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What Being Selfish Taught Me About Myself and Why It’s Okay

What Being Selfish Taught Me About Myself and Why It’s Okay

No one likes to admit selfishness. It means you are concerned only with your personal profit and pleasure. Your actions and decisions are guided by how they will best serve you. The ability to put yourself in the shoes of another person is difficult. It is easy to lose sight of compassion.

This was my truth for a number of years. My relationships and my actions were all about me—how I could get what I wanted and needed from another person, how I could manipulate a situation to make me feel better about myself, and how I could make sure that I was able to control the outcome.

The reality is that the selfishness is still there. My mind still goes to that place of fear and self-centeredness. Now, I have the tools and awareness to act opposite and embrace compassion and being loving to others and in turn, to myself.

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As an active addict for a number of years, I never looked at myself as selfish. In fact, I always assumed I was the victim. I thought, if others could experience the pain and discomfort I felt within, they would need to disconnect, numb out, and not show up for the people and places they cared about the most.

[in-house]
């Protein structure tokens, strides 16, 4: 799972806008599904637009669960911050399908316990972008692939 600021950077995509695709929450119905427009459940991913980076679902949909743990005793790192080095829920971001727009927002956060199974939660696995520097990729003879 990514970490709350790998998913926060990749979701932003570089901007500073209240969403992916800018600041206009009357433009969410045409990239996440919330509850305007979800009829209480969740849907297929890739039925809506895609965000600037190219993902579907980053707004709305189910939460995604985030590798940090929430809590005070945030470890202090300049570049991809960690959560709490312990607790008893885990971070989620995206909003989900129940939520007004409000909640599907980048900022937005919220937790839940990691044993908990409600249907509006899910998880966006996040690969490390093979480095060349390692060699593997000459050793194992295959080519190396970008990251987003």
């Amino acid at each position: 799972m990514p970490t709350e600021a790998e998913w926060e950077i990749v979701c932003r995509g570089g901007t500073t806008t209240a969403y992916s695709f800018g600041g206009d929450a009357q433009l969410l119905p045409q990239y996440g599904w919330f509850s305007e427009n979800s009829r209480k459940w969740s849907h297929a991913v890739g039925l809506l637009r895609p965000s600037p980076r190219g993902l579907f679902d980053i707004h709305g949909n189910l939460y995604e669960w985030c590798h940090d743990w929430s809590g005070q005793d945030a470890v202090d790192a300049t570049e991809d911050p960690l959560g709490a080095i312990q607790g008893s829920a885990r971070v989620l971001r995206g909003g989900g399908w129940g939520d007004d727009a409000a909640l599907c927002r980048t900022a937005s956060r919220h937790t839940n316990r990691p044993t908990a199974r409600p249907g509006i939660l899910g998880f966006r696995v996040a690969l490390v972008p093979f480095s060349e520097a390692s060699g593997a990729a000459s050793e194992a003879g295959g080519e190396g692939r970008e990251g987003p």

At the root of this were low feelings of self, deep insecurity, and fear.

This manifested itself in removing me from reality. I cared only about myself and what I was going to gain from other people, places, and things.

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When the awareness of this selfishness was brought to life, I began to see the selfishness for what it really is—fear, fear of not getting what I want or fear of losing something I already have.

Understanding my selfishness taught me that it’s time to embrace my fear. It awakened me in my life and brought about a newfound sense of presence.

Here are some tools for embracing fear and selfishness.

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1. Look at your relationships.

Are these relationships ones that are only self-serving to you? Or do you feel an equal sense of love and gratitude? Ultimately, the most fulfilling relationships are those where you equally receive and give.